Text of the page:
Shirrel Rhoades has had a long and distinguished career in publishing, including a stint as EVP and Publisher of Marvel Comics. He currently owns and manages an eBook publishing business called Absolutely Amazing eBooks that publishes a broad range of titles from horror to humor, non-fiction to mystery. “Shirrel’s marketing expertise and his existing publishing business will competitively enhance New Pulp Press and bring its writers to a wider audience,” said Bassoff.
• When you need a Mod Squad fix, check out this YouTube page.

• If you haven’t yet noticed, Criminal Element contributor Jake Hinkson has spent early September celebrating the four classic films in which Humphrey Bogart and Lauren Bacall appeared together. Here are the links: To Have and Have Not (1944), The Big Sleep (1946), Dark Passage (1947), and Key Largo (1948).

• Speaking of the late Ms. Bacall, the blog Down These Mean Streets offers a link to an episode of the Lux Radio Theatre from 1946 in which she and Bogie give voice to a “wireless” adaptation of Ernest Hemingway’s To Have and Have Not.

• I admit, I haven’t watched the USA Network crime drama White Collar lately, and probably not since the delightful Hilarie Burton bowed out of her recurring role on that show as insurance company investigator Sara Ellis. So I was surprised to learn, from Crimespree Magazine’s blog, that the series’ sixth and concluding season will begin on Thursday, November 6. Wow, it seems like only yesterday that White Collar had its premiere

• Happy fourth birthday to The Nick Carter & Carter Brown Blog!

• Interviews worth reading: Libby Fischer Hellmann (Nobody’s Child) answers questions from Omnimystery News; Benjamin Whitmer (Cry Father) chats with MysteryPeople; Reed Farrel Coleman (Robert B. Parker’s Blind Spot) goes a round with Crimespree; and Chelsea Cain (One Kick) responds to queries fielded by LitReactor.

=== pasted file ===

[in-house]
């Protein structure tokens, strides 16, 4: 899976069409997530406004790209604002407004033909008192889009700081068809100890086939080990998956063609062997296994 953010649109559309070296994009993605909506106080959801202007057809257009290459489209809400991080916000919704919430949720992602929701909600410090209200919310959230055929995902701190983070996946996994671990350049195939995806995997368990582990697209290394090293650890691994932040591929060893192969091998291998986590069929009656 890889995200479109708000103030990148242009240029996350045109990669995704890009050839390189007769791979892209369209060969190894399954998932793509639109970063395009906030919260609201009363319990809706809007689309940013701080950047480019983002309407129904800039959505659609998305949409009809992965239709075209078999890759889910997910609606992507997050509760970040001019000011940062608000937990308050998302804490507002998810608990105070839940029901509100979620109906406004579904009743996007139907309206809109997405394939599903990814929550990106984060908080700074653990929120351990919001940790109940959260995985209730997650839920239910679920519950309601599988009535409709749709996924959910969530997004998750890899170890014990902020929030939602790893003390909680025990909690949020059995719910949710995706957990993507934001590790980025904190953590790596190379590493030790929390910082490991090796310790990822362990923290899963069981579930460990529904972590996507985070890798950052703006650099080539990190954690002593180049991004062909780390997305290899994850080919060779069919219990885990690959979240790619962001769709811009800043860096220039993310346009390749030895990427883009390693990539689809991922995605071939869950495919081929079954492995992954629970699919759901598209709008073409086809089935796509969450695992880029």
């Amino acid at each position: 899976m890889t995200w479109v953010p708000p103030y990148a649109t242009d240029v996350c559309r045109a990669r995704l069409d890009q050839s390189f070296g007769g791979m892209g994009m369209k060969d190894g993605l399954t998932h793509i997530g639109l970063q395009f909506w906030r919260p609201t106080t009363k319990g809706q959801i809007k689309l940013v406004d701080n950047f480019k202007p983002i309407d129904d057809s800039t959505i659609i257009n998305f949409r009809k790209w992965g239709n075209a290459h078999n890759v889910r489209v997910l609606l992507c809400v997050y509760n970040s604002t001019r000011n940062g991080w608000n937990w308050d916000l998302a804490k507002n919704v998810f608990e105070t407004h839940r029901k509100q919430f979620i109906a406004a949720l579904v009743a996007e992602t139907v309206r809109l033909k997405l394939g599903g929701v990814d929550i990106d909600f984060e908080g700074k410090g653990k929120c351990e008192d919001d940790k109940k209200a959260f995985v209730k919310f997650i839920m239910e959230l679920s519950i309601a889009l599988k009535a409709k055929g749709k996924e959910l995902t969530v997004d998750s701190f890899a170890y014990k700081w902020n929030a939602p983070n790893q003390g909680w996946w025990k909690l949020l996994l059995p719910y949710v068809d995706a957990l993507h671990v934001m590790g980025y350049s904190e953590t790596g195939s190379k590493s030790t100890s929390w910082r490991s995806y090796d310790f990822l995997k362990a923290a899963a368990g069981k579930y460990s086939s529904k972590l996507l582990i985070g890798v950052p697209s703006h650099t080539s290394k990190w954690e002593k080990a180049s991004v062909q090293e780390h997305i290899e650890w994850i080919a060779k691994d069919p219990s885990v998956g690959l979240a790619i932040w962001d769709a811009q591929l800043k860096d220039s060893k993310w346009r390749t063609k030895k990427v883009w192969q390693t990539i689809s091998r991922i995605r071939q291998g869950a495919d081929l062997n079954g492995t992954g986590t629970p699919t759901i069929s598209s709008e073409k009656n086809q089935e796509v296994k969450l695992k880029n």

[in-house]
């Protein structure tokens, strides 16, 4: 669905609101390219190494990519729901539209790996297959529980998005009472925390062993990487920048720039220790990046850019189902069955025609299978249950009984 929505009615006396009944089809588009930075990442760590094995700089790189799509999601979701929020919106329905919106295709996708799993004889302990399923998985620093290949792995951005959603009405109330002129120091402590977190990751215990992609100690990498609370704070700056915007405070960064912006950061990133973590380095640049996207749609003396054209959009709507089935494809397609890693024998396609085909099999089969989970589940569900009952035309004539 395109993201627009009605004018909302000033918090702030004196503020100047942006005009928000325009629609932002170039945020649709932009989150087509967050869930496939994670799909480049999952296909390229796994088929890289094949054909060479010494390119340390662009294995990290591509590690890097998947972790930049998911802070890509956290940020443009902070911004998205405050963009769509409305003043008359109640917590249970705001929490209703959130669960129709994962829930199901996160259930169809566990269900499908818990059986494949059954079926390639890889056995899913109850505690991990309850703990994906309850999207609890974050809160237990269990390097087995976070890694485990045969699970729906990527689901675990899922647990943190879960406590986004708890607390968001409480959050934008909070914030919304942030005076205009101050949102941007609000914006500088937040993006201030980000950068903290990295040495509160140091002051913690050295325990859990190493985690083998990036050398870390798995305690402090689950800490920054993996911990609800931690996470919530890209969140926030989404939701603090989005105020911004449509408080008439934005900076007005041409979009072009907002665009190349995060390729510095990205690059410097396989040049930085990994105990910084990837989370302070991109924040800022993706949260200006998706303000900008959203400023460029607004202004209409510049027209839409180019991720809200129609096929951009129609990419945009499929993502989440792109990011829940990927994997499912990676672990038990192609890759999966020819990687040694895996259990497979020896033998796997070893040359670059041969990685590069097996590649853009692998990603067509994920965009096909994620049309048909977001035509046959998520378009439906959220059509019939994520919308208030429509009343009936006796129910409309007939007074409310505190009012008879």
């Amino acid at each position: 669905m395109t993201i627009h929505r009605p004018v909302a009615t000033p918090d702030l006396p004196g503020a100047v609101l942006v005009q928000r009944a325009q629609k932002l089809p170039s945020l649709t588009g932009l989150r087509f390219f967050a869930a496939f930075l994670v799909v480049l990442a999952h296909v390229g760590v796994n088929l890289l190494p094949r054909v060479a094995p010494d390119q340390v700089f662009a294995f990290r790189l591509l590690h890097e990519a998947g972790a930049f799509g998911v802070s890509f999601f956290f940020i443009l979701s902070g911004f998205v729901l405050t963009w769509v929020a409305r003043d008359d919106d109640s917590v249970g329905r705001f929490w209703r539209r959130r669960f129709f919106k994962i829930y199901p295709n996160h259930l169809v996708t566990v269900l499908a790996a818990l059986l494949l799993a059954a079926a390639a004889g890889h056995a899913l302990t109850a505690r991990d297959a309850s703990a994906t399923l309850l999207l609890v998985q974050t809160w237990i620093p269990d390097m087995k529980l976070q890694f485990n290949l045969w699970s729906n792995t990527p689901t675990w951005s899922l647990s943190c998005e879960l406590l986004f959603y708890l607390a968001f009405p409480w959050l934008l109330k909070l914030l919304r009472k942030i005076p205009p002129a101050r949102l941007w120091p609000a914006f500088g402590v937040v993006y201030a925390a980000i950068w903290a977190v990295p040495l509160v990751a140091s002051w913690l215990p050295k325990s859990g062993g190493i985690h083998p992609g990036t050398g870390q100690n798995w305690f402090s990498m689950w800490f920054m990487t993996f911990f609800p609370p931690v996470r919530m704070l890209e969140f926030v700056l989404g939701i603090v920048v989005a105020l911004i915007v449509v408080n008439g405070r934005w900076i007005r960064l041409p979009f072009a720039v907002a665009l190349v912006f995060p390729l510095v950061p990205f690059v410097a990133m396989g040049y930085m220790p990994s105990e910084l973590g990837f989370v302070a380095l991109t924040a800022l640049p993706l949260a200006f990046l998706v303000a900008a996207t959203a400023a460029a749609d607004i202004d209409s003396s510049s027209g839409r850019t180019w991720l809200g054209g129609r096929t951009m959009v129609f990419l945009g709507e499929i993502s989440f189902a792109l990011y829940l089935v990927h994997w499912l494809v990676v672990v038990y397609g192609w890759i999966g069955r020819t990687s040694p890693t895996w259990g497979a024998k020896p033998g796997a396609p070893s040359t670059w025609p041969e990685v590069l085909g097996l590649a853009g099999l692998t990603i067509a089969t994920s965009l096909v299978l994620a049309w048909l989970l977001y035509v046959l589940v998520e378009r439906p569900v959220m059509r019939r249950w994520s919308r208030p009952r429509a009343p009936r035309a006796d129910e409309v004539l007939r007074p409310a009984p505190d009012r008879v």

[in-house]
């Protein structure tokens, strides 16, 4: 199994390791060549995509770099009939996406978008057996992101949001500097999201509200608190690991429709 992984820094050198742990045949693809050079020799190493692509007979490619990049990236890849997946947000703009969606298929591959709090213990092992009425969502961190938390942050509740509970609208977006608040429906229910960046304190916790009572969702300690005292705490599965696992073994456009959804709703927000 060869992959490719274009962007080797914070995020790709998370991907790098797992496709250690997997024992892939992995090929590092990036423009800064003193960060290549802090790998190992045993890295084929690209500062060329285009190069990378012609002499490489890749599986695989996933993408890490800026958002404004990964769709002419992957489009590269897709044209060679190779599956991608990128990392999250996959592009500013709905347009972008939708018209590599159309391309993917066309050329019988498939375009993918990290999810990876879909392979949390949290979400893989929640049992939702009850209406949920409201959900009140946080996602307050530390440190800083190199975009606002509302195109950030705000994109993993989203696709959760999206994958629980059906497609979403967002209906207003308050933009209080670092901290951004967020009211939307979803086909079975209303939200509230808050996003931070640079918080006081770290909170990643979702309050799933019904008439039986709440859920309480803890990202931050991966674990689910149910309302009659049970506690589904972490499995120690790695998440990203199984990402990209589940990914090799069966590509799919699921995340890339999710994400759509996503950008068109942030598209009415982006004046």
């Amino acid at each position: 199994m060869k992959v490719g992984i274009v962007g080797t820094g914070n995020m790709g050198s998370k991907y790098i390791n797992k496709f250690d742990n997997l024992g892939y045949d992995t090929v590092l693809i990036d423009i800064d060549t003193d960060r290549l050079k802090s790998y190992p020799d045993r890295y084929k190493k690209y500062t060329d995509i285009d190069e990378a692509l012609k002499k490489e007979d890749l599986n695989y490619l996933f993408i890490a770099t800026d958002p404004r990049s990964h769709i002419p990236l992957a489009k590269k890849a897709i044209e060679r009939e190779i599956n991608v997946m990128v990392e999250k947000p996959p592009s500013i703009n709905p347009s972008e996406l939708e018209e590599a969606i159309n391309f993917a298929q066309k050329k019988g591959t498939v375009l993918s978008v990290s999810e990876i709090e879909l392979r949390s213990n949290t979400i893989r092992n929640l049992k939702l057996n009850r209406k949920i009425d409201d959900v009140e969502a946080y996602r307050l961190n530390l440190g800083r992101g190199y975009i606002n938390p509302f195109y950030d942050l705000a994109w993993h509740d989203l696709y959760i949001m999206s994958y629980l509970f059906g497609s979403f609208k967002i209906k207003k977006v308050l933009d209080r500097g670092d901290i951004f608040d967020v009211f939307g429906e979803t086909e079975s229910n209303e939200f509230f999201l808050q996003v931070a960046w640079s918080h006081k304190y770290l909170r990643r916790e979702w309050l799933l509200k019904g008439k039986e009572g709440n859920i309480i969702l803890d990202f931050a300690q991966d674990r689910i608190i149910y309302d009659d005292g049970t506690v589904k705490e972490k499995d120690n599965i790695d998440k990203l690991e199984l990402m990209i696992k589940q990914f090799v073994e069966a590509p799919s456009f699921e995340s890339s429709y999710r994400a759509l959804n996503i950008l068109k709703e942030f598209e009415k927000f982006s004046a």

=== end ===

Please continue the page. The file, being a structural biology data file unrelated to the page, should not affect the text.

• Crime Fiction Lover continues its “Classics in September” series with remarks on Adam Hall’s The Quiller Memorandum, Ngaio Marsh’s best books, and a critic’s selection of the “20 Greatest Crime Movies of All Time.” Links to the whole series are being collected here.

• The Blogger software has finally forced our list of new crime fiction, due out between now and December 31, off of The Rap Sheet’s front page. (It apparently doesn’t like lengthy posts stacking up for too long.) However, you can still study that catalogue of more than 275 titles here. Prepare to expand your to-be-read pile!

Is this Nero Wolfe’s old Manhattan brownstone?

• We’d heard that new publisher Brash Books would be reprinting W.L. Ripley’s original three novels featuring football player turned troubleshooter Wyatt Storme (who debuted in 1993’s Dreamsicle). But now Brash reports that it will also bring out a brand-new Storme tale, Storme Warning. All four are due in bookstores in early 2015.

• Registration for ThrillerFest 2015, to be held (as usual) in New York City from July 7 to 11 of next year, is now open. Next year’s ThrillerMaster will be Nelson DeMille.

• Patti Abbott’s 2015 debut as a novelist (with Concrete Angel) will be abetted by a very fine-looking book cover.

• Critics At Large writer Nick Coccoma isn’t thrilled with Dennis Lehane’s new big-screen movie. “The Drop has some of the finer performances of American society’s white urban underclass we’ve seen in a long time,” he writes, “maybe even since Brando and his crew. In the end, it adds up to a frustrating, wasteful nothing.” UPDATE: Michael Carlson is much fonder of Lehane’s book version.

The Chill remains one of my favorite Ross Macdonald novels.

• And this sounds mildly intriguing. In Reference to Murder reports that “Shondaland productions and Person of Interest co-executive producer David Slack are teaming up for an ensemble [TV] cop drama titled Protect and Survive that centers on the last LAPD precinct fighting to hang on in Los Angeles after a massive disaster.”